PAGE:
Ceramic or Porcelain Tiles — Whats the Difference & Where to Use Them

Ceramic or Porcelain Tiles - Whats the Difference & Where to Use Them


For those of you wanting to get straight to the quick answer.

Although they may look the same, the main difference between ceramic and porcelain tiles is that a ‘porcelain’ tile is much denser than a ‘ceramic’ tile and less porous, making it more hard wearing and suitable for both indoor and outdoor use. This extra density is a result of slightly different manufacturing materials & processes.

Whilst ceramic tiles are only recommended for interior walls and floors, porcelain tiles are a more common choice for floors that anticipate heavier traffic as they are much more resistant to scratching, chipping, etc. These will include areas such as kitchen floors, entrances and the majority of commercial applications. Due to their low water absorption, porcelain tiles are also suitable for outdoors.

Porcelain tiles generally have no glaze (the colour/design) baked onto the face, therefore the colour runs right through the tile. These are called ‘through-body’ porcelain tiles. Therefore, in addition to them being very hard wearing, any wear or chips to the tile will be difficult to see.

However, just like ceramic tiles, some porcelain tiles on the market are also manufactured with a glaze on the face. In this case, despite the body of the tile being hard wearing, the glaze has the same vulnerability to chipping as the glaze on a ceramic tile. Therefore in the unlikely event of a chip, the tile body’s colour, regardless if ceramic or porcelain, will show through the chipped glaze.

For those of you wanting the technical differences, and more details, read on.

Manufacturing Differences

(i) Ceramic Tiles

Ceramic tiles are made from a natural clay with a durable ‘glaze’ (the design) added to the face after the clay has been pressed/baked at high temperatures in a kiln to remove most of the water content.

(ii) Porcelain Tiles

Porcelain tiles are also made from clay, but generally those of a denser nature. Finely ground sand is also added to the mix. The materials are then pressed and fired at higher temperatures (compared to ceramic tiles) and for much longer to remove practically all of the water content. This process is what makes porcelain tiles denser, less porous and more hard wearing than ceramic tiles.

PEI Ratings: Where Can I Use Porcelain or Ceramic Tiles?

The Porcelain Enamel Institute rating. more commonly known as the PEI rating, is a great tool to help you determine the recommended use for the tile.

All tiles will be classified with a PEI rating, although it is more common with floor tiles. In summary, the 5-scale rating is as follows:

• PEI 0 — No foot traffic (wall tile only)

• PEI 1 — Very light traffic (e.g bathroom)

• PEI 2 — Light traffic (e.g. bathroom and bedroom)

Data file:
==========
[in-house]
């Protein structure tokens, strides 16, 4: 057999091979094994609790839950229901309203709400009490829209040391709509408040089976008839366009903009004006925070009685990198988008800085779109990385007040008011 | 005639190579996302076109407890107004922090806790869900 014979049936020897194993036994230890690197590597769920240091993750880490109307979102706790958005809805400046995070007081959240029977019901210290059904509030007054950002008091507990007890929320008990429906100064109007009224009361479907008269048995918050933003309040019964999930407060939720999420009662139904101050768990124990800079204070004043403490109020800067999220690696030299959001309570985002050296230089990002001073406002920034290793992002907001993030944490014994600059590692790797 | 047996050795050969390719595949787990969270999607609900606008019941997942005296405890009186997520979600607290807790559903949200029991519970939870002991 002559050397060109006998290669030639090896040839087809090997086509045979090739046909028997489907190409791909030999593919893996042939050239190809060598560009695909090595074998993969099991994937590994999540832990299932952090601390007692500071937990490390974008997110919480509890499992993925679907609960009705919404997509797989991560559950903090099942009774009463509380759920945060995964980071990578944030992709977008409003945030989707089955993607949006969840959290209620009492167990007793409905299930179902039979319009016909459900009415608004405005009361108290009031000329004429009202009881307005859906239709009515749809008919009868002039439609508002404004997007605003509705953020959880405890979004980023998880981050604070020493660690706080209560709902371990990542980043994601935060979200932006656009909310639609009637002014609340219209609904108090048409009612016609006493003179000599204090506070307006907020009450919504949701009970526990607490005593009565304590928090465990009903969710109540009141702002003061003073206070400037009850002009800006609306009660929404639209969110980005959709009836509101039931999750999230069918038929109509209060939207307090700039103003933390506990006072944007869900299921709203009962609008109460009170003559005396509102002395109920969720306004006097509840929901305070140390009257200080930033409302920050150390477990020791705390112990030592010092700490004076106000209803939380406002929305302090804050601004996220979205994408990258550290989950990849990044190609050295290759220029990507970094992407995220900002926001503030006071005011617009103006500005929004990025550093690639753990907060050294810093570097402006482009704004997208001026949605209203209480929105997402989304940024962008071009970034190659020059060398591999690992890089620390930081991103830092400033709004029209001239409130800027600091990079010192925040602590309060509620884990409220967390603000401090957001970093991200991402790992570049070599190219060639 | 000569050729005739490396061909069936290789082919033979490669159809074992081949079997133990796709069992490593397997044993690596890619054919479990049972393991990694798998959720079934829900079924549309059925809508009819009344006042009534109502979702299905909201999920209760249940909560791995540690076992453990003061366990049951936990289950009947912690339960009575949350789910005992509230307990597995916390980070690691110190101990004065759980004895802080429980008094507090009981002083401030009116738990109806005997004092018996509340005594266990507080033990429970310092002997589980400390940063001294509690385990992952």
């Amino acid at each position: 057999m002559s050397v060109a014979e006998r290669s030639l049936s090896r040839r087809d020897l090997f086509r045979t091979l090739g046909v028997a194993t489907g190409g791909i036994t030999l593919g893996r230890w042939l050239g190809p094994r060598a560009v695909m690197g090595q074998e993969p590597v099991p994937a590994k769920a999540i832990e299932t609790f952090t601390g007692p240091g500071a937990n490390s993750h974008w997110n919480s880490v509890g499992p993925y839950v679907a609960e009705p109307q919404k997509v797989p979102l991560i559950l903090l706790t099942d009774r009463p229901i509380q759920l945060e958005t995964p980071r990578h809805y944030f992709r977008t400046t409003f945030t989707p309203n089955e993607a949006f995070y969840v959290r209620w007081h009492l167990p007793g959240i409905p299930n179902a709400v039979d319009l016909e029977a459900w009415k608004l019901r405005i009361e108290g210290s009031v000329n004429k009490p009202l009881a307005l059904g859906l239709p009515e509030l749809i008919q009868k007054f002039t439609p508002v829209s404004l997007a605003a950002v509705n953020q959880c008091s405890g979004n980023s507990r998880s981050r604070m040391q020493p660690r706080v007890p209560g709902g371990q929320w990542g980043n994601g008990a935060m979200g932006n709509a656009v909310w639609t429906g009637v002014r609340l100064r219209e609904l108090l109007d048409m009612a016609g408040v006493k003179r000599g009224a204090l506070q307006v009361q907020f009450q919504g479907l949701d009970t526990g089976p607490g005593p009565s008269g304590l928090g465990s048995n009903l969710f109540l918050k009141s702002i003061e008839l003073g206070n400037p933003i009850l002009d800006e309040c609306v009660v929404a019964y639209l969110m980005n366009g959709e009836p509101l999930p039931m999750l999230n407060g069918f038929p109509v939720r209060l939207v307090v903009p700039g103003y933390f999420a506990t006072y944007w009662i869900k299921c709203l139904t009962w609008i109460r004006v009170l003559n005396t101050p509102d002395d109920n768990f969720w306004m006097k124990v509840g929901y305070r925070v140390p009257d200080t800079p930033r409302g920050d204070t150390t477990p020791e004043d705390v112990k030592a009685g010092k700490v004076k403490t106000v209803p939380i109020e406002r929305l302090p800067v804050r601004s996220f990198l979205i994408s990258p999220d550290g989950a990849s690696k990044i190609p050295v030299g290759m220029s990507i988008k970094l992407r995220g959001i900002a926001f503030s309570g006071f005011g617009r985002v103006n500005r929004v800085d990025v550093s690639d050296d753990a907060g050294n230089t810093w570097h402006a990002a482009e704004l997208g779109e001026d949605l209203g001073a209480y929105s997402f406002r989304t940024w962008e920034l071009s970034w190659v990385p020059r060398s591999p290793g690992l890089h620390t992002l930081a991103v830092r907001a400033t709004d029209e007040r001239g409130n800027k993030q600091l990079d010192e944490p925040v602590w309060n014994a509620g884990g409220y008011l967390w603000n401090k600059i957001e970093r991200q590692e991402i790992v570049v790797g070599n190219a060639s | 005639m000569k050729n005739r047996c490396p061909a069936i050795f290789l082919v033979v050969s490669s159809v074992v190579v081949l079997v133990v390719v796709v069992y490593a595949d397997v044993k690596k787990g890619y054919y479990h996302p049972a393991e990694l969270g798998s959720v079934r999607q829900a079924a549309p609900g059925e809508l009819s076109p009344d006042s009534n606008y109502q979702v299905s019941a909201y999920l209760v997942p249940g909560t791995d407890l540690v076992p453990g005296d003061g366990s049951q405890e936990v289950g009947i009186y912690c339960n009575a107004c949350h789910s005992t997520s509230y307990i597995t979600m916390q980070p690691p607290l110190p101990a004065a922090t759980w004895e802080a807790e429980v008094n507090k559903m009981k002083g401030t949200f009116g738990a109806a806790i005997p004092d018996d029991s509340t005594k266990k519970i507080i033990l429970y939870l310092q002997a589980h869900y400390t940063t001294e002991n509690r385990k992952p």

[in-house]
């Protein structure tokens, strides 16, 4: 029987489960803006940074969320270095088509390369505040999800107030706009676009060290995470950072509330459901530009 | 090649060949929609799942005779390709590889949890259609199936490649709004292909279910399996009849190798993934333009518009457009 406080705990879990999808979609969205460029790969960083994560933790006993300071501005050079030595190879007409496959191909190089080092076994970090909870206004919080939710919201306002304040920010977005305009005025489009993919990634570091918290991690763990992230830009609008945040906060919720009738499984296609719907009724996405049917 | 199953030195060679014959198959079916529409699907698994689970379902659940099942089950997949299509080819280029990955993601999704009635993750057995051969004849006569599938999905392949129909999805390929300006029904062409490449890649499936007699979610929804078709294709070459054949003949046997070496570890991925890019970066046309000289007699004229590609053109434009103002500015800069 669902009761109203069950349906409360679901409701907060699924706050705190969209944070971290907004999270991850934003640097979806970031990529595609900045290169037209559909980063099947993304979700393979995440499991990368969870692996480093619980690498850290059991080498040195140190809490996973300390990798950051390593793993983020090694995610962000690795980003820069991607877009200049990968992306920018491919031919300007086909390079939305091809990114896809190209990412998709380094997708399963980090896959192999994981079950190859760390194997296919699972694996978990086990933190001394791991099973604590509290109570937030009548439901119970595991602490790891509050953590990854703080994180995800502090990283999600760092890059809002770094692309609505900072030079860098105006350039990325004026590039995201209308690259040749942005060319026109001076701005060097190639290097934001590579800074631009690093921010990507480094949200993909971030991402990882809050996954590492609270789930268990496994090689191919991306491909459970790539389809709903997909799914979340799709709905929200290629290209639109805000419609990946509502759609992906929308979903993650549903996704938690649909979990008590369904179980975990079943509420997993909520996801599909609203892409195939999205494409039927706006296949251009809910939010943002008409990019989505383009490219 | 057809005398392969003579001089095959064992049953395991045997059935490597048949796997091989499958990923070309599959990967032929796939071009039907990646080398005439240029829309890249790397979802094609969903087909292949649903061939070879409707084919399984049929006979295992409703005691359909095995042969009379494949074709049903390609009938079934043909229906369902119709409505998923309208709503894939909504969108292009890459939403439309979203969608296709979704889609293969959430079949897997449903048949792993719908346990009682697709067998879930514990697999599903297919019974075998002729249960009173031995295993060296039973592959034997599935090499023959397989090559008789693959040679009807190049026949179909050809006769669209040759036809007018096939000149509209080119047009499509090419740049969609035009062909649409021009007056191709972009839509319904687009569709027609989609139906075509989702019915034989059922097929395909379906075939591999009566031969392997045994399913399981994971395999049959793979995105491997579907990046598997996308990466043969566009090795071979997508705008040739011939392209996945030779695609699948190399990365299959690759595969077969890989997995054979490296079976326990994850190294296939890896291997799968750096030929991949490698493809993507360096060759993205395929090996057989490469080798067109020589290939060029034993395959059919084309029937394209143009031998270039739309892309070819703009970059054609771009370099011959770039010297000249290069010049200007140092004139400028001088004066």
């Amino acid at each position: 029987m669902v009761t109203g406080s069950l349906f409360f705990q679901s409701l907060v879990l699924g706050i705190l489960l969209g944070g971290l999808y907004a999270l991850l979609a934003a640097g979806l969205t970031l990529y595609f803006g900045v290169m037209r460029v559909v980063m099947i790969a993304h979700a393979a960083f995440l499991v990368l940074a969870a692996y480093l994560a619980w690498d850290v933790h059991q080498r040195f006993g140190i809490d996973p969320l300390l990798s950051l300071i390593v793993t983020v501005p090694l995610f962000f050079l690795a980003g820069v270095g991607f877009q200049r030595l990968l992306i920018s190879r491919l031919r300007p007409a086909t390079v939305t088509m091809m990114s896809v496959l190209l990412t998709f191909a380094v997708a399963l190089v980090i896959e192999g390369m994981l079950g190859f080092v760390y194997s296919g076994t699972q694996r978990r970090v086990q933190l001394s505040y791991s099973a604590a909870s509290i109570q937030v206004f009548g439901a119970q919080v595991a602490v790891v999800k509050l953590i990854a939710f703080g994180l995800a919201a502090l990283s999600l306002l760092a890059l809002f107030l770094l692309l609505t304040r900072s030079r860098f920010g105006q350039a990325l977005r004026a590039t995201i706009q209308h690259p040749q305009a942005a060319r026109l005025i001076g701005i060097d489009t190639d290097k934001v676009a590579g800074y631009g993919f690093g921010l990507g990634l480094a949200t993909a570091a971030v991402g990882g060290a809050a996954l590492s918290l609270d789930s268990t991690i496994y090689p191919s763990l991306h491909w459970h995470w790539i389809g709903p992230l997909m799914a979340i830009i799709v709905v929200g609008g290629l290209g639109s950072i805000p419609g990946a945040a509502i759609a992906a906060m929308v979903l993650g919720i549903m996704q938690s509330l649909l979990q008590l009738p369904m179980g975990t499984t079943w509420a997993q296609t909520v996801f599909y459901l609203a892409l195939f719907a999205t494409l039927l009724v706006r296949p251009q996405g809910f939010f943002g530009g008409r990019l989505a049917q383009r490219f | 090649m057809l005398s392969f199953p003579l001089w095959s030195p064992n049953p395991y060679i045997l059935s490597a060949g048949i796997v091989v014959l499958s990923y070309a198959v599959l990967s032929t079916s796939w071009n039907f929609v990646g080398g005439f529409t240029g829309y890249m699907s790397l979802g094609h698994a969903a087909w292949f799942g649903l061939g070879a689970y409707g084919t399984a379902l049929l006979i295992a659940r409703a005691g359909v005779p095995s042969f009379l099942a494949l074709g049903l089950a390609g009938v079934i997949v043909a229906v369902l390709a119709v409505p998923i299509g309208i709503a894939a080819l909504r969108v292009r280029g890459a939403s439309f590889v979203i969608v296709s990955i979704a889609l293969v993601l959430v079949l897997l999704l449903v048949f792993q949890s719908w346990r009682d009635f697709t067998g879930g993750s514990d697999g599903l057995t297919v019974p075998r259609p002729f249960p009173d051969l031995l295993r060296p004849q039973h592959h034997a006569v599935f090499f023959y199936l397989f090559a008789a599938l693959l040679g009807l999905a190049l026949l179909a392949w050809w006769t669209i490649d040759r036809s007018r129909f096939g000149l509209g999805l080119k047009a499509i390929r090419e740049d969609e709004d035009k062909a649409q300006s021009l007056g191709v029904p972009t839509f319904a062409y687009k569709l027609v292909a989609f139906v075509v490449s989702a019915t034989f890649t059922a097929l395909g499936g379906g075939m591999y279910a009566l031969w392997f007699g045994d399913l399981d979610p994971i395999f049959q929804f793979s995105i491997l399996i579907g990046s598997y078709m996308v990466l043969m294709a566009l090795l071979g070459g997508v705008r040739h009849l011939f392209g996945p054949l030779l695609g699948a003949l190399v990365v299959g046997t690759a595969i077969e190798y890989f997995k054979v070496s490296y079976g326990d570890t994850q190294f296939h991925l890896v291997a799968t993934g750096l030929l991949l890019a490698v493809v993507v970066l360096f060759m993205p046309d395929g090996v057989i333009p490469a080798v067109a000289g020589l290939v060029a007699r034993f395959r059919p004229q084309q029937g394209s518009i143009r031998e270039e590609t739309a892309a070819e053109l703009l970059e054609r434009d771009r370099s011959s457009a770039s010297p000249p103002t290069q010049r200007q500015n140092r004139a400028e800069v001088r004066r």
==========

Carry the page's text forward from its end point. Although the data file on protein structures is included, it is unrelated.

• PEI 3 — Light to moderate traffic (most domestic floors; no heavy appliances/traffic)

• PEI 4 — Moderate to heavy traffic (e.g. door entry, kitchen, balcony, some commercial)

• PEI 5 — Heavy traffic (all domestic/commercial uses with heavy abrasion/footfall)

Today, most ceramic floor tiles will carry a PEI rating from 3 to 4, with porcelain tiles ranging from PEI 3 to 5. Our advice is to always check with a member of staff to confirm your intended use of a tile.

If you are needing a floor tile for a commercial project, discuss your requirements with a member of staff, however, it is recommended that you should look at a floor tile with a PEI rating of 5.


Ceramic tiles are very easy to work with: they can be scored, cut and nipped fairly easily with the right tools. Most DIY’ers, and certainly fixers, don’t have any problems.

As porcelain tiles are denser and much hard wearing, they are generally heavier and harder to work with (cut, etc). The average DIY’er may find it more difficult to work with them, however, a professional fixer should have the right tools to help them do the job. Regardless, it may take more time compared to tiling the same area with ceramic tiles.

Whatever tile you are fixing, it is imperative that you fix them with the right tile adhesive. See a member of staff for more specific advice.

Price Difference

You may expect porcelain to be more expensive than ceramic, however, this is not always the case. Each type of tile can vary from one end of the price scale to the other. Look out for some fantastic deals on both types of tile in your nearest showroom.

The Future of The Tile Market

Many of the tiles available in the UK are manufactured overseas and imported, which is having an impact on tile trends/availability in Britain. In particular, there are a huge number of tile manufacturers located in Southern Europe, where Mediterranean climates prompt their local market to demand a wider range of outdoor tiles, where outdoor living spaces are popular (i.e. Spain and Italy).

Consequently, overseas tile manufacturers have started to introduce a wider range of porcelain tiles, suitable for outdoor use, to satisfy their local markets: these ranges are subsequently imported into the UK.

It is therefore not uncommon in today’s market that a lot of floor tiles, even those at the cheaper end of the budget, are porcelain tiles. However, due to many of these ranges having a glazed finish, they have similar properties to ceramic tiles, particularly if they have been manufactured to a PEI rating of 3 or 4.

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